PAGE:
President Obama designated the home of Latino labor leader Cesar Chavez as a national monument Monday, a move Republicans denounced as a desperate attempt to shore up Latino support as the race tightens in its final weeks.
Opening his remarks with Chavez's famous slogan — "Si, se puede," or "Yes, we can," Mr. Obama said the California monument would serve as a tribute to "a great man and a great movement" devoted to helping improve the plight of farm workers and making this country "a little more just and a little more free."
"Our world is a better place because Cesar Chavez decided to change it," Mr. Obama said during the ceremony in Keene, Calif., near Bakersfield.
With polls showing the presidential contest narrowing to less than the margin of error — a Washington Times/Zogby poll released Monday has Republican Mitt Romney slightly ahead of Mr. Obama, 45 percent to 44.5 percent — Republicans criticized the president's decision to spend taxpayer dollars designating the Chavez monument, calling it a desperate political ploy to reach out to Latino voters.
Republicans quickly condemned the way the Obama administration acquired the Chavez property, accusing the president of circumventing Congress and acting unilaterally at a time when there are millions of dollars in backlogged maintenance for existing parks.
"Additions to the National Park system should result from careful public review and a vote by Congress, not secret election-year deals cut behind closed doors at the White House," said Rep. Doc Hastings, a Republican from Washington state who chairs the House Natural Resources Committee. "This national monument designation is an unnecessary use of presidential power and appears to be based more on politics than sound policy."
Mr. Obama used his authority under the Antiquities Act of 1906, which was signed into law by President Theodore Roosevelt, to designate Chavez's home as a national monument. The act gives presidents the ability to restrict the use of public land owned by the government and was originally intended to protect mostly prehistoric Indian ruins on federal lands in the West from excavation by collectors.
The act provides presidents a much swifter way of designating a monument than going through the congressional process of creating a National Park. Even Roosevelt used the act for broader purposes, creating the Devils Tower National Monument and the Grand Canyon National Monument under the authority.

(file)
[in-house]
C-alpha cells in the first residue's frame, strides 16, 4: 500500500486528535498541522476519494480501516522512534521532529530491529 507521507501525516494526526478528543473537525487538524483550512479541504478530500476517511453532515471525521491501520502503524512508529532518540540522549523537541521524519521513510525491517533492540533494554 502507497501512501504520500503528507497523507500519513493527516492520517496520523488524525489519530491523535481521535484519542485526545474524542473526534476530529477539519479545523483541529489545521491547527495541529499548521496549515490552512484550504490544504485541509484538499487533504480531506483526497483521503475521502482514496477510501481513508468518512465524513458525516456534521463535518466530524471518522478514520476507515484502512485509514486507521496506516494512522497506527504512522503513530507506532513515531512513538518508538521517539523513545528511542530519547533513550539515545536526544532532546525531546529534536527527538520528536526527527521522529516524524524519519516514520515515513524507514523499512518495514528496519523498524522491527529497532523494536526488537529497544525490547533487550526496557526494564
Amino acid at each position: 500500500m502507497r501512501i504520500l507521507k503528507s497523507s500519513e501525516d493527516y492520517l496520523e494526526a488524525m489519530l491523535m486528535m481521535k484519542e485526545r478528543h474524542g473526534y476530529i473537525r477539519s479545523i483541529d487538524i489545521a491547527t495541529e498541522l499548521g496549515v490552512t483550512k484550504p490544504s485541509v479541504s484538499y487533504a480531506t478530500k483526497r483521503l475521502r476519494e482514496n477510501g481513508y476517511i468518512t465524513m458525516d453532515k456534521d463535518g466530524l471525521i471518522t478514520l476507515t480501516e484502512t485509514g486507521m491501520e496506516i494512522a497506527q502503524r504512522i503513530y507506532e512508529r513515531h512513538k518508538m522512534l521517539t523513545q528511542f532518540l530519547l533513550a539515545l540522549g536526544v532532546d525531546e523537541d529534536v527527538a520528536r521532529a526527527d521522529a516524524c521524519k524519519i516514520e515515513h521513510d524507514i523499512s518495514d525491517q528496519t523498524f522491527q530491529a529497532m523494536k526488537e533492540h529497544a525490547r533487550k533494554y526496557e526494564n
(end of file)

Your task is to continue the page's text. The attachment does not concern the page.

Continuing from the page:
But in tough budget times, Republicans say Mr. Obama should have sought congressional approval. Mr. Hastings says the costs and any liability associated with running and maintaining the site are unknown and inappropriate at a time when Congress and the White House are struggling to find $1.2 trillion in budget cuts over 10 years to avoid across-the-board cuts to domestic and defense spending.
The 187-acre site, known as La Paz, was the planning and coordination center of the United Farm Workers of America, which began in 1971. It was where Chavez and Dolores Huerta, who was on hand for Mr. Obama's remarks, formed the farm workers union and where the organizers lived, trained and strategized.
Mr. Obama said Americans could learn from the example of Chavez, who helped farm workers fight for higher wages, safe drinking water, workman's compensation and pensions.
Despite the monument's obvious appeal to Latinos, a growing bloc of voters who could determine the outcome of the election, Mr. Obama only alluded to the tightening presidential contest between himself and Republican Mitt Romney.
At a Hollywood fundraising event the night before, Mr. Obama poked fun at his disappointing debate performance last week.
Addressing an elite group of supporters at the Nokia Theater after a concert where Stevie Wonder, Earth Wind and Fire, Jennifer Hudson, Jon Bon Jovi and Katy Perry performed, Mr. Obama thanked the entertainers for their flawless presentations, before adding, "I can't always say the same."
Before the concert at Nokia Theater, former President Bill Clinton joined Mr. Obama at an exclusive event at the home of Hollywood mogul Jeffrey Katzenberg, where the pair mingled with a group of wealthy donors.
Later that evening, Mr. Obama attended a $25,000-per-person party for 150 supporters at Wolfgang Puck's WP24 in the Ritz Carlton. The president had three more fundraisers scheduled Tuesday night in San Francisco.
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